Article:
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Nuts #1
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Nuts #1

Richard Turley and his Food team are back with another piece of experimental magazine making. His latest project Nuts subverts the visual and verbal language of the fashion magazine.

Turley understands better than most creative directors that the experience of reading a magazine is a very particular one. There’s no right way to read, of course, but generally a magazine is approached as something to flick through, certainly at first. You don’t start a magazine on the first page and read methodically through to the final page—that’s for novels (and perhaps The New Yorker).



Instead, we dive in, flicking, letting ourselves be caught by a headline, image or combination of the two. The run of pages move past you like a movie—this is a time-based medium—and we learn to be adept at reading the blur as it passes. We stop here, there, we flick in the other direction and back. An overall impression is gained, before we revisit some of the stories that caught our eye. A reader can feel they have ‘read’ a magazine without actually engaging indepth with any longform piece of written content. They’ve measured the balance between text and image, gauged its design language, and enjoyed the feel of the paper and the smell of the ink. And decided whether or not to dig deeper.



Nuts has been created to sate the above senses. The paper is a thin, off-white stock and the content has been printed in low-contrast black and white throughout. The combination of large pages and thin substrate highlights its physicality, and makes the magazine eminently flickable. Doing so confirms you’re experiencing a fashion magazine: there are multiple full-bleed images of young people in various situations, inside and outside. There are definitely clothes going on.



The images are interupted by the furniture of fashion: large headlines announce new ‘stories,’ all clothes are credited. Sometimes the two are confused—are the words above and below slogans or credits? There’s humour here, so no surprise to see Bertie Brands, late of Mushpit, involved.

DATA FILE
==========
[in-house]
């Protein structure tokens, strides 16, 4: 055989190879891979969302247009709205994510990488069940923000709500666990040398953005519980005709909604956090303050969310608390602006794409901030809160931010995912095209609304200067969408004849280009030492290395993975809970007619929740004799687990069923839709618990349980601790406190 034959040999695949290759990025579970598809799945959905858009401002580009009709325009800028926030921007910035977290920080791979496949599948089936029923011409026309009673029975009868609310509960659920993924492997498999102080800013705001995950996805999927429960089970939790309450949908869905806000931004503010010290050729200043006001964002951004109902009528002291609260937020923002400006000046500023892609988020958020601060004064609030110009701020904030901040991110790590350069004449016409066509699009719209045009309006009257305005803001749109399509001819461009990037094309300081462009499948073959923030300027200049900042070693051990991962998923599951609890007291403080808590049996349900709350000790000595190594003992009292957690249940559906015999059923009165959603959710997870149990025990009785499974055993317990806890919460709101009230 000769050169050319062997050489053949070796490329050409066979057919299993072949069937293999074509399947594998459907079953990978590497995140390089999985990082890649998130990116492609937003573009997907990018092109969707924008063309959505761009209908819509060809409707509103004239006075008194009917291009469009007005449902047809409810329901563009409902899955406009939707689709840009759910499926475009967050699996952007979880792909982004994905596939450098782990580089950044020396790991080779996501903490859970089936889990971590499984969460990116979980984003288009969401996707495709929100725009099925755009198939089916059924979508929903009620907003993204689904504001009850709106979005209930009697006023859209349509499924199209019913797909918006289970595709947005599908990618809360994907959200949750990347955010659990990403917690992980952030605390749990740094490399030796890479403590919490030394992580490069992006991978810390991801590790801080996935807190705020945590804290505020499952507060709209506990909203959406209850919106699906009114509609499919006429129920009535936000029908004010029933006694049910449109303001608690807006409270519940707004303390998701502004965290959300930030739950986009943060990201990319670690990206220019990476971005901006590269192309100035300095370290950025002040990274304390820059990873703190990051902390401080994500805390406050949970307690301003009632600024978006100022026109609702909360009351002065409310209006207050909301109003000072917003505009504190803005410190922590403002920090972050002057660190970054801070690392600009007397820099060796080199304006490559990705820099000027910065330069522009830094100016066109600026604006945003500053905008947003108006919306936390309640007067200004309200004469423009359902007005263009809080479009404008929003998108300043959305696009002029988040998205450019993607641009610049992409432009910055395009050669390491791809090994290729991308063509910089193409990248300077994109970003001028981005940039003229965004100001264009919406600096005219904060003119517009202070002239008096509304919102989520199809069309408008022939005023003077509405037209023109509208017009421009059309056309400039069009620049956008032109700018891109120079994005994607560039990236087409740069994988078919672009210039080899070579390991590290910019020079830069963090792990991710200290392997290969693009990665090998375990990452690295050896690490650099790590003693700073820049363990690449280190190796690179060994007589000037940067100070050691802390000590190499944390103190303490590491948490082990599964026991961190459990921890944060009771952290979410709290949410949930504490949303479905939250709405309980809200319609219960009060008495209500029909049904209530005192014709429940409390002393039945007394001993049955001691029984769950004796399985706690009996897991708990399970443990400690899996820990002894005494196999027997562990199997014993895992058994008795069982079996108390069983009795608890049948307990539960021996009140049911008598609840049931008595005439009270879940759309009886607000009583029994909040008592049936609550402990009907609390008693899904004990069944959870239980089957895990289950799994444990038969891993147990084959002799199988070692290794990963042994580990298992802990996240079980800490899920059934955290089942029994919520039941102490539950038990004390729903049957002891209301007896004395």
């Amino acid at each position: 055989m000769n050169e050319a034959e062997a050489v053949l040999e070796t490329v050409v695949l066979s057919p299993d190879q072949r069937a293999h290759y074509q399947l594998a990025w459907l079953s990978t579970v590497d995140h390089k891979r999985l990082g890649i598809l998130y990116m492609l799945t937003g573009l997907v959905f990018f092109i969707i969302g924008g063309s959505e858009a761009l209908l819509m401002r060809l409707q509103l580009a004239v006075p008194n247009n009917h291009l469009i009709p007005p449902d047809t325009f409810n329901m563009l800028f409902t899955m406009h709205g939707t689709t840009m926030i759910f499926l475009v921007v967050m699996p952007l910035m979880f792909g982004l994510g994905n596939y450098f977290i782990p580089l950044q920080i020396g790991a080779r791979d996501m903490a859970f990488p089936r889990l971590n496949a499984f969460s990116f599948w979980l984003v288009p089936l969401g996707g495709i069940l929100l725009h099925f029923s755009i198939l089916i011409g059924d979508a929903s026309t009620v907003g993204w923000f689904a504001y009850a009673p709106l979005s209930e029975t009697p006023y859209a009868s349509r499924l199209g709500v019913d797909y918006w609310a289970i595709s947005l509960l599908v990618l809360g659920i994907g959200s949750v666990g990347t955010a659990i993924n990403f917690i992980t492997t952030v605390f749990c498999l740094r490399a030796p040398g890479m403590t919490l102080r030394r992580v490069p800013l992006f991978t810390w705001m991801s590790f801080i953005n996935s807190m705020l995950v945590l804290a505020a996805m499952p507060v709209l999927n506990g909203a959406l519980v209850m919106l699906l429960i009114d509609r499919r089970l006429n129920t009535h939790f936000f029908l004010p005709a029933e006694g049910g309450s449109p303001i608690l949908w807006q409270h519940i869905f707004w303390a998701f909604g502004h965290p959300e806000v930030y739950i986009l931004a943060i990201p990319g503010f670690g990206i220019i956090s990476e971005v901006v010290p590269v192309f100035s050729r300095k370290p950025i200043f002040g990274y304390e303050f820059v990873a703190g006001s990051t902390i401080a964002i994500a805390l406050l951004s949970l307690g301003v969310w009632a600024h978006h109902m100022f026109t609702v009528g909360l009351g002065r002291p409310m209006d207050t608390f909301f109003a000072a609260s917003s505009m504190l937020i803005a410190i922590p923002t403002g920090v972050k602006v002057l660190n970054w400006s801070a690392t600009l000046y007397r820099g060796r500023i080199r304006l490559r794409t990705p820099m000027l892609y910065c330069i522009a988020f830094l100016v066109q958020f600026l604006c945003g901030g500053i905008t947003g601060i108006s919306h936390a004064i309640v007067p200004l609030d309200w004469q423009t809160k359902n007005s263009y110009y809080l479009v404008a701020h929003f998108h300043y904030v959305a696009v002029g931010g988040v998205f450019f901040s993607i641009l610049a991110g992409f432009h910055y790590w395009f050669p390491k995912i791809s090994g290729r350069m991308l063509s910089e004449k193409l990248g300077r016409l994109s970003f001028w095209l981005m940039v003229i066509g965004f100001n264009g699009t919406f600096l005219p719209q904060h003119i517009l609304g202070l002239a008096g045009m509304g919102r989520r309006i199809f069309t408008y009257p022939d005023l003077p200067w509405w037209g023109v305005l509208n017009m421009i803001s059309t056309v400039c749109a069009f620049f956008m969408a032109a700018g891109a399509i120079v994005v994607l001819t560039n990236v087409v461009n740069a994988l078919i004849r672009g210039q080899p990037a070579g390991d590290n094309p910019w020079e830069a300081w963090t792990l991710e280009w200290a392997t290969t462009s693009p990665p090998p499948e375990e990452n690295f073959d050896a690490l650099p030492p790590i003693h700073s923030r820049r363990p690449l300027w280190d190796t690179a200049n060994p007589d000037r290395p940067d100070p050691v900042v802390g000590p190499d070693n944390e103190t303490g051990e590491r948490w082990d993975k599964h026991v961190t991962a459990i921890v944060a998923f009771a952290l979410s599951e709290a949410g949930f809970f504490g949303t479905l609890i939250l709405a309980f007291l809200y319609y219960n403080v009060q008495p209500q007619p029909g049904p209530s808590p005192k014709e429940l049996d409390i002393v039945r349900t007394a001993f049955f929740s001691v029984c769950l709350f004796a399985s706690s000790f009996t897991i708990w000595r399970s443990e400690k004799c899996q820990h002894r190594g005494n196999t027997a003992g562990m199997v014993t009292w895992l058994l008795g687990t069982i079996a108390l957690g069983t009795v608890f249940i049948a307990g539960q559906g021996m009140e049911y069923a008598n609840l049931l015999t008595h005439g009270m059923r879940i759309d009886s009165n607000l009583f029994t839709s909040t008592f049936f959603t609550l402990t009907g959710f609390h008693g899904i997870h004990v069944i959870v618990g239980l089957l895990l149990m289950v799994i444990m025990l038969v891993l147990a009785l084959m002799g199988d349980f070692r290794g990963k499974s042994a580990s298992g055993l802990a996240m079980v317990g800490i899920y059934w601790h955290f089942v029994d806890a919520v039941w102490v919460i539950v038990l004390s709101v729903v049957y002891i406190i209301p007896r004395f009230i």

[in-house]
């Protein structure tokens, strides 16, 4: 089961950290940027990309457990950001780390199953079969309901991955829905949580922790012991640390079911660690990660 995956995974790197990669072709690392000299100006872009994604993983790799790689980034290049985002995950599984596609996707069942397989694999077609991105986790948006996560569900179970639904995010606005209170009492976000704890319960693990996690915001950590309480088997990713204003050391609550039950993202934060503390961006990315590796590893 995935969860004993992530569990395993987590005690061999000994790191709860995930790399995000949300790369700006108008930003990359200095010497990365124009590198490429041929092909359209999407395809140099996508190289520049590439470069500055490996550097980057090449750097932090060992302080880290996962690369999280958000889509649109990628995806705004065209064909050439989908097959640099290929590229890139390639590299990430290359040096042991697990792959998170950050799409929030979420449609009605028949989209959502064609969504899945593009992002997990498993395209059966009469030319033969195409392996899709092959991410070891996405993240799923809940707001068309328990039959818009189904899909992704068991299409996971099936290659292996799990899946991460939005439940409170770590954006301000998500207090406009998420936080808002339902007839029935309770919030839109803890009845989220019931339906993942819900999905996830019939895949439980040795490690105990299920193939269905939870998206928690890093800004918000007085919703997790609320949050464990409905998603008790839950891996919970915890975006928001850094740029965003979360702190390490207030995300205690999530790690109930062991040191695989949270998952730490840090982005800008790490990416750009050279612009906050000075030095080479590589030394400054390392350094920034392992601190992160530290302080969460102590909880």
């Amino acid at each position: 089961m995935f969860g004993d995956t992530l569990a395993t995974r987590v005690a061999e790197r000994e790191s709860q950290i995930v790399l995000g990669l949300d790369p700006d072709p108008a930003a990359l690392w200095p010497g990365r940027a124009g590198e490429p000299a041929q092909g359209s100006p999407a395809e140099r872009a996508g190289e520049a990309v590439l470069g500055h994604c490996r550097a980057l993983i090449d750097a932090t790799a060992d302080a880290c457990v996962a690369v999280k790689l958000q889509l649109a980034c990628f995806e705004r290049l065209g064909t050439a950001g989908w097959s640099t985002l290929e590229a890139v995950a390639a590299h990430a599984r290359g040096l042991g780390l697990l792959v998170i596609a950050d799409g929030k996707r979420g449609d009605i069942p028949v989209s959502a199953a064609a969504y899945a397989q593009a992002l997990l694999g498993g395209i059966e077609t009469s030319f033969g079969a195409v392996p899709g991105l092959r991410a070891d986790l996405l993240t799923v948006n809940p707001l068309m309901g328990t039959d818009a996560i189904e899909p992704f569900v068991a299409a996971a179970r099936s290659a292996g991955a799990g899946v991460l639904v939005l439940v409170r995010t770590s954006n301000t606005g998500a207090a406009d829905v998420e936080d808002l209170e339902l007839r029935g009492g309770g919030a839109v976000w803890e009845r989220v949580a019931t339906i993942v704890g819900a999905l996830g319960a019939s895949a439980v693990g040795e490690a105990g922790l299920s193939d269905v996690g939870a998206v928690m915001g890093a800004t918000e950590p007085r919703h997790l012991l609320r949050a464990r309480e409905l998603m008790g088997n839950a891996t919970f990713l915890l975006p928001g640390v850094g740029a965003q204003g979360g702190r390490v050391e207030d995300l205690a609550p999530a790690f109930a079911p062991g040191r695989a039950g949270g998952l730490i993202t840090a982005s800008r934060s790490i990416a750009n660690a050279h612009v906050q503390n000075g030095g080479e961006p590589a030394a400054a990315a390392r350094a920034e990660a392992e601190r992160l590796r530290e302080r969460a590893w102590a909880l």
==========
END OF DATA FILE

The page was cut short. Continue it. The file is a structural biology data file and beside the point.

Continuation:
Yet stop for a moment… little of what we’re reading makes sense in a fashion context. This is not the usual bold hype of fashion confidence, it’s existential angst. Many of the headlines are almost ‘right,’ but just fall short, a clever positioning since so much real fashion content is one remove from this. Other headlines are scored out. Neither parody nor pastiche, this is critique.

It’s a brilliant sleight of hand: a fashion mag that isn’t a fashion mag. For both its physicality and its abstract conceptualism, it sits well next to Turley’s last self-published project, Civilization. And both are interesting contrasts to his earlier editorial work.

As we prepare this year’s magCulture Live event, I’ve been looking back at the first edition, ten years ago. Richard Turley spoke there about his work on Bloomberg Businessweek, the magazine that made his reputation. He was speaking toward the end of his time at the magazine, and he was clearly frustrated with it.



What made BBW such a compelling project was the way Turley established a solid framework to rebel against. A weekly magazine needs structure, but using typography, illustration and hand drawn elements, Turley regularly attacked and broke his own structure. It worked brilliantly, but now he is regularly working without structure. Civilization and Nuts both appear to have grown organically, built from pure ideas rather than a grid system. Turley now has a body of people around him who can help him do that: Brandes, Echo Wu, Julia Schafer and more.

Nuts has been launched as if it’s a fashion magazine. A party in New York, a gallery show and lunch in London (thank you!), something in Milan. The picture at the top of this post is from the London launch, a knowing reference to the commerciality of fashion, even as the magazine’s website offers ‘Integrations’ in the hope of joining the brand bandwagon.


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